All patients referred to a participating clinical trial site will be considered for participation (screened). Patients will be eligible if they fulfil all of the inclusion criteria and none of the exclusion criteria listed. Inclusion and exclusion of patients (including reasons for exclusion) will be reported according to the Consolidated Standards of Reporting Trials (CONSORT) statement [24].

Randomisation

Staff at trial sites will have 24-hour access to web-based central randomisation allowing immediate and concealed allocation of trial medication. Randomisation will be performed in blocks with varying block sizes according to the generation of the allocation sequence by the Copenhagen Trial Unit (CTU) [25]. A unique patient identification number will be entered into the system to ensure that the patient is not randomised twice. In addition, each patient will be allocated a unique patient number (screening number).

Blinding

The allocated trial medication will be blinded to the patient, the clinical staff caring for the patient, the investigators, the outcome assessors, the data manager, the statistician conducting the analyses, and the writing committee when drafting the abstract for the primary publication.

An independent company (Nomeco Clinical Trial Supply Management (CTSM) [26]) will handle masking, coding and distribution of the vials containing the investigational medicinal product (IMP)/placebo. A computer programme will generate the coding list (CTU) with numbers for the vials. Each trial site will have a sufficient number of vials to be allocated to participating patients. This will ensure that the patient only receives the trial intervention they are randomised to receive.

Safety

Patients can be withdrawn from the trial if:
  • A clinical indication for treatment with a PPI/H2RA arises (GI bleeding and/or ulcer/gastritis/varices verified endoscopically). Patients will receive treatment for GI bleeding according to local standards

  • Another clinical indication for withdrawal than the above mentioned (judged by responsible clinician or local investigator)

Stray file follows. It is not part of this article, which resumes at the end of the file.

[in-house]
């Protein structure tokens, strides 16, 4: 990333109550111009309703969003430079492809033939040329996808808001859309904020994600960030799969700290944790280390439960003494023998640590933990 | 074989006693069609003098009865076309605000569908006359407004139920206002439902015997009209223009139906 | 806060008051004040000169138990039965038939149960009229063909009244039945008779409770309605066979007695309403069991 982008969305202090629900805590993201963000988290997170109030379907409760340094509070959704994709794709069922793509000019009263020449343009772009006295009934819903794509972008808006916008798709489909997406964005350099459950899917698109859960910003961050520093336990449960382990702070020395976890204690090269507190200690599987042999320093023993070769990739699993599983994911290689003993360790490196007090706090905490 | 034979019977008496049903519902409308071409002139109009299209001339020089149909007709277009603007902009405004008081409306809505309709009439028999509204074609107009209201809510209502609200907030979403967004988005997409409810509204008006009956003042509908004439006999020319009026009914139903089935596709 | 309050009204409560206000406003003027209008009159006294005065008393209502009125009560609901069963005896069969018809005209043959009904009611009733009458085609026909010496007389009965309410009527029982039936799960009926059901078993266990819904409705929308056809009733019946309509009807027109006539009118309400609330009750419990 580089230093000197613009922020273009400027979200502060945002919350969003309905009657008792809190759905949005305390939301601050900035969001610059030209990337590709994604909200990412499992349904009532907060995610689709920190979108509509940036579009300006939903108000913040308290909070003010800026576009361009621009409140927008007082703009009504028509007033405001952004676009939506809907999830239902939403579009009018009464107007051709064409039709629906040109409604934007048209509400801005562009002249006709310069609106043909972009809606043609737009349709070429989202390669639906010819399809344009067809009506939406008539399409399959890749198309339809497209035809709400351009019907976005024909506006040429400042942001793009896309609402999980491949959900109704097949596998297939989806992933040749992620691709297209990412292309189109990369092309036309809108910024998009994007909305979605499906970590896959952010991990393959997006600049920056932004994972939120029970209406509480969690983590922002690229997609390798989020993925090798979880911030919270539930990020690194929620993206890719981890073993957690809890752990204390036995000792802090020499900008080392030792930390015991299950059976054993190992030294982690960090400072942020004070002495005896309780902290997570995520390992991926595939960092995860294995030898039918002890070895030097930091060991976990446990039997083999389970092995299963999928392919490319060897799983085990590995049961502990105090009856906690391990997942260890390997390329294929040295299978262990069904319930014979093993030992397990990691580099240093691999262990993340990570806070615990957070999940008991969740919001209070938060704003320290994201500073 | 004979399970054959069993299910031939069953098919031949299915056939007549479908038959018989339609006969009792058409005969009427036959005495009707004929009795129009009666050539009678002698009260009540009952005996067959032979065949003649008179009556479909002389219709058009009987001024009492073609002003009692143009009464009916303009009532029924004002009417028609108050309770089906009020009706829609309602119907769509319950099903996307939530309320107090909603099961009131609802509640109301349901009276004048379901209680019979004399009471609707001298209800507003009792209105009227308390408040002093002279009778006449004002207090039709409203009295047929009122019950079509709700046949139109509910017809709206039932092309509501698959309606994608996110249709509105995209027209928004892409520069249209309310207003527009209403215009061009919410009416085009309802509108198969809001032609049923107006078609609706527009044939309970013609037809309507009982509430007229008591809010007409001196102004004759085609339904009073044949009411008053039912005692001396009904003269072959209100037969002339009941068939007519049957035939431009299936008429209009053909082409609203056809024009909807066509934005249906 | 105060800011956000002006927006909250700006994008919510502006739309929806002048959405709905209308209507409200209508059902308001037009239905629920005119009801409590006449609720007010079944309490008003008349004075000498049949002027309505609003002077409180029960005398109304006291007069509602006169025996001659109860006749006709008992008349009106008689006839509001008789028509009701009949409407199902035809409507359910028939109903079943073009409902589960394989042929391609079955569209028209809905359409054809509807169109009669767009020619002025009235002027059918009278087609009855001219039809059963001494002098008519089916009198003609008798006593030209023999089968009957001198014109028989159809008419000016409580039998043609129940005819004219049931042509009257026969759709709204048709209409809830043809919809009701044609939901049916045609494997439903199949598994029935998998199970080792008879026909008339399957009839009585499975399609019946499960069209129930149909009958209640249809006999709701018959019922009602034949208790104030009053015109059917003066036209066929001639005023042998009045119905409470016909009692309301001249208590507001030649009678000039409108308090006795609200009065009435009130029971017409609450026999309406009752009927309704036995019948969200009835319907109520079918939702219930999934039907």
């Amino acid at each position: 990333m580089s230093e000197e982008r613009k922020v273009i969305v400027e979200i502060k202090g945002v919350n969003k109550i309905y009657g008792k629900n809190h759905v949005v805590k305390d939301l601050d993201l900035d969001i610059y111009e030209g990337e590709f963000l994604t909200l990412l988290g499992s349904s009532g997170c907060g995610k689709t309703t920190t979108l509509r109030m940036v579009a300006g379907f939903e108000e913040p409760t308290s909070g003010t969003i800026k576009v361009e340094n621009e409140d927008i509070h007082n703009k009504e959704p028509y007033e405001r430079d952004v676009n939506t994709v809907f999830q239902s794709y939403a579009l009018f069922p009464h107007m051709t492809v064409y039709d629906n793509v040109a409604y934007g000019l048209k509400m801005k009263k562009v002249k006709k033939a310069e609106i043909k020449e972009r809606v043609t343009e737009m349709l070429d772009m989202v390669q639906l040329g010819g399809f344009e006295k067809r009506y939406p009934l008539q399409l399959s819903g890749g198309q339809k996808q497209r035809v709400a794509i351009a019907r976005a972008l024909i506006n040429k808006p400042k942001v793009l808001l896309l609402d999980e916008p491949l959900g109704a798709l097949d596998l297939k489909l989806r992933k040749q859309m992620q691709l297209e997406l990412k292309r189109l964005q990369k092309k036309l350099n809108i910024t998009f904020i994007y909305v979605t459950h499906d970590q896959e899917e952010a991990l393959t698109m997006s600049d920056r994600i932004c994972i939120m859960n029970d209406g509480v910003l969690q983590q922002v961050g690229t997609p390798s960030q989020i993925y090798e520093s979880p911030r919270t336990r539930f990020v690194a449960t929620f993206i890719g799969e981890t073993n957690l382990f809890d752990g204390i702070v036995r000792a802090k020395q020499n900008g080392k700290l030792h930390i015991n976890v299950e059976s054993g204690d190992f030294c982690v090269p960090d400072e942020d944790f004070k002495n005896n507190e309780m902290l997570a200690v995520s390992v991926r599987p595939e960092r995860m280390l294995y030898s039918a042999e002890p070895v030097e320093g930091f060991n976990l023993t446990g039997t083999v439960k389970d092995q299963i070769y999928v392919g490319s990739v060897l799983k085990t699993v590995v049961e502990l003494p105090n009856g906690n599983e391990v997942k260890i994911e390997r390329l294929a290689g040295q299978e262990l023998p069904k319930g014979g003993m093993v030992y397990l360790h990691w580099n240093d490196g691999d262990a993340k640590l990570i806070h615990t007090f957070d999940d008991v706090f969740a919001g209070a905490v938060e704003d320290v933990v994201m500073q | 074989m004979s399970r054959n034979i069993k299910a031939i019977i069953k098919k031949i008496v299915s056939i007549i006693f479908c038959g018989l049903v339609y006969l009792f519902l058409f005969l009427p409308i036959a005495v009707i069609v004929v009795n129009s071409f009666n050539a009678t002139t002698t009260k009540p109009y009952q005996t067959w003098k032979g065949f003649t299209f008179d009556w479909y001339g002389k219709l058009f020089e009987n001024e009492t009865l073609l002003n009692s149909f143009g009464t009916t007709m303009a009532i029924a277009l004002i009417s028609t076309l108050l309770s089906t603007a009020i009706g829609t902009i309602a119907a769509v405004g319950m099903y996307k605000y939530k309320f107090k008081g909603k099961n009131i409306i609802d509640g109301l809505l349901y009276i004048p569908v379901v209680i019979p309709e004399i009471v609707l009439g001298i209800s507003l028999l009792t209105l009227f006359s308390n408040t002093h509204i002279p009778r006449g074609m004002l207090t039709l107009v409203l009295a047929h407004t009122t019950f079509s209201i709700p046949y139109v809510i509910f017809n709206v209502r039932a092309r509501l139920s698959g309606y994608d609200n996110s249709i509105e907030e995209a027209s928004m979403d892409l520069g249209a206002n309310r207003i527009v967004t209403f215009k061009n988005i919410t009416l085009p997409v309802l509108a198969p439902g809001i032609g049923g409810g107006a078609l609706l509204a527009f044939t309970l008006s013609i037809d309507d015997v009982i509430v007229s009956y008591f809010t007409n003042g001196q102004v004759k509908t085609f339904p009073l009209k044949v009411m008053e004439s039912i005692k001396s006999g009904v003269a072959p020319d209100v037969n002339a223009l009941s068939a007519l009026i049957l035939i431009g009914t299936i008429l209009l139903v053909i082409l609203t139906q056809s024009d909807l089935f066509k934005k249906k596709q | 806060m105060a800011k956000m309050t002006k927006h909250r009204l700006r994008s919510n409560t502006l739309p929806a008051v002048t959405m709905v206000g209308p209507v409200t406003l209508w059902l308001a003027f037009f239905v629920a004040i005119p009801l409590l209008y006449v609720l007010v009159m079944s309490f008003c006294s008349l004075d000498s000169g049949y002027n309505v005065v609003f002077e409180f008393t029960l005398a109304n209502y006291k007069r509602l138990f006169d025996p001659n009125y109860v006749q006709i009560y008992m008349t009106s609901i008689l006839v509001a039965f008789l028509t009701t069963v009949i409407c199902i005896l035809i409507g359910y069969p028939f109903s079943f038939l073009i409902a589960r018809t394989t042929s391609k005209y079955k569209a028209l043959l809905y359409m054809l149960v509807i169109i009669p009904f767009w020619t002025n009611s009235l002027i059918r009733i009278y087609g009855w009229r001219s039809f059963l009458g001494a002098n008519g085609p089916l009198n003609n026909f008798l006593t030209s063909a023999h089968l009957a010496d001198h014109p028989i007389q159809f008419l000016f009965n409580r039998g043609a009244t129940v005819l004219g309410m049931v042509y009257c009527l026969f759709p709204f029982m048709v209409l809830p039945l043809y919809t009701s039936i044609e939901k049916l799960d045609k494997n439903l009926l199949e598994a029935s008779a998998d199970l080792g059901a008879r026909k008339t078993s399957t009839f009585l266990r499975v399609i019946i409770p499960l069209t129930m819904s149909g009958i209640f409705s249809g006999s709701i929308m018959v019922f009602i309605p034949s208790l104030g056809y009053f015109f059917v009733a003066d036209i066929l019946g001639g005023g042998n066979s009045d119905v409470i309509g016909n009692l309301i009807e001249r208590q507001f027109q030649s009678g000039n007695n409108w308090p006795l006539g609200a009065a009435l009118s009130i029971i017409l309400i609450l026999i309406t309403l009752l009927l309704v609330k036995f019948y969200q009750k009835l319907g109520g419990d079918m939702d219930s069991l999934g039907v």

• A SAR/suspected unexpected serious adverse reaction (SUSAR) occurs (see below)

  • The patient or next of kin withdraws consent

The independent Data Monitoring and Safety Committee (DMSC) can recommend pausing or stopping the trial. Details are provided in Appendix 2.

Serious adverse reactions

Adverse reactions are specified in the product characteristics of pantoprazole. The following conditions related to the intervention will be considered SARs:
  • Anaphylactic reactions

  • Agranulocytosis

  • Pancytopenia

  • Acute hepatic failure

  • Stevens-Johnson syndrome and toxic epidermal necrolysis

  • Interstitial nephritis

  • Angioedema (Quincke’s oedema)

The occurrence of SARs will be recorded daily in the electronic case report form (eCRF) during ICU stay and the distribution of SARs in the two groups will be compared by the DMSC at the interim analyses. During the trial the sponsor will send a yearly report to the ethics committees and medicine agencies.

SUSARs are defined as serious adverse events (SAEs) not described in the product characteristics for pantoprazole. SUSARs will be reported by the trial site investigators to the sponsor within 24 hours. The sponsor will report any SUSAR to the medicine agency within 7 days.